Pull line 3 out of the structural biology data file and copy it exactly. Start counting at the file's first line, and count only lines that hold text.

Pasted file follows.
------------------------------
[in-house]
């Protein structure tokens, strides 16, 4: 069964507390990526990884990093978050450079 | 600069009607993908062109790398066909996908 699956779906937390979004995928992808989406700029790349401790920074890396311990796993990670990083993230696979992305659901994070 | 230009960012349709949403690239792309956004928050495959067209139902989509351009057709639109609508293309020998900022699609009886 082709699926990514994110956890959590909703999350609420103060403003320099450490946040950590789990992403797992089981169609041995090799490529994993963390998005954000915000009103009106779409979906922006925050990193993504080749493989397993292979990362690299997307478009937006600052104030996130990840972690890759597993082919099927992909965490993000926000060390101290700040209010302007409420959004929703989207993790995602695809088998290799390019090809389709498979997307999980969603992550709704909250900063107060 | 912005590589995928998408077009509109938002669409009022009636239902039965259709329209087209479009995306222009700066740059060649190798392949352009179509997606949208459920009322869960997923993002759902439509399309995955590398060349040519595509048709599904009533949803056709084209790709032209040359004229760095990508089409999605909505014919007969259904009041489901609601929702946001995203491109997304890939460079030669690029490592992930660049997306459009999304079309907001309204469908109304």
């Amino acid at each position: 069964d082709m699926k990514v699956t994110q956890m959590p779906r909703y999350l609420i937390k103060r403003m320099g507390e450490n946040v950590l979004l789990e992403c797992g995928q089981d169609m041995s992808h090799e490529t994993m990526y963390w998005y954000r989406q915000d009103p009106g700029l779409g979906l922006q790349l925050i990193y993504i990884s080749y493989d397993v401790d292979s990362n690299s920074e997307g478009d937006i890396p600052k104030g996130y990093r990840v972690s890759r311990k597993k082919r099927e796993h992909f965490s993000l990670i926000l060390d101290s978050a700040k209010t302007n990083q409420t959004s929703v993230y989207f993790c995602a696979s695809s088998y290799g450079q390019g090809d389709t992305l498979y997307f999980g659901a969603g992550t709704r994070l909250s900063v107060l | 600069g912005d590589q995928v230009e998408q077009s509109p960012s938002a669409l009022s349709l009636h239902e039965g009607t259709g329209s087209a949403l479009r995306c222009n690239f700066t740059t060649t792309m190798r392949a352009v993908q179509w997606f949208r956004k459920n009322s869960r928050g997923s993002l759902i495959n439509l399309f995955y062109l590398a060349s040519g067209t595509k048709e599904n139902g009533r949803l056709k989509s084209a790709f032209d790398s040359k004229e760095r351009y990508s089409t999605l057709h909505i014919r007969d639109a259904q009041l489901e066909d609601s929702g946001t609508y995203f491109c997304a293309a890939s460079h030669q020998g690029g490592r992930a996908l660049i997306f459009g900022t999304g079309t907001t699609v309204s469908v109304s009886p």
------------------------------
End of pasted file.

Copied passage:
């Amino acid at each position: 069964d082709m699926k990514v699956t994110q956890m959590p779906r909703y999350l609420i937390k103060r403003m320099g507390e450490n946040v950590l979004l789990e992403c797992g995928q089981d169609m041995s992808h090799e490529t994993m990526y963390w998005y954000r989406q915000d009103p009106g700029l779409g979906l922006q790349l925050i990193y993504i990884s080749y493989d397993v401790d292979s990362n690299s920074e997307g478009d937006i890396p600052k104030g996130y990093r990840v972690s890759r311990k597993k082919r099927e796993h992909f965490s993000l990670i926000l060390d101290s978050a700040k209010t302007n990083q409420t959004s929703v993230y989207f993790c995602a696979s695809s088998y290799g450079q390019g090809d389709t992305l498979y997307f999980g659901a969603g992550t709704r994070l909250s900063v107060l | 600069g912005d590589q995928v230009e998408q077009s509109p960012s938002a669409l009022s349709l009636h239902e039965g009607t259709g329209s087209a949403l479009r995306c222009n690239f700066t740059t060649t792309m190798r392949a352009v993908q179509w997606f949208r956004k459920n009322s869960r928050g997923s993002l759902i495959n439509l399309f995955y062109l590398a060349s040519g067209t595509k048709e599904n139902g009533r949803l056709k989509s084209a790709f032209d790398s040359k004229e760095r351009y990508s089409t999605l057709h909505i014919r007969d639109a259904q009041l489901e066909d609601s929702g946001t609508y995203f491109c997304a293309a890939s460079h030669q020998g690029g490592r992930a996908l660049i997306f459009g900022t999304g079309t907001t699609v309204s469908v109304s009886p």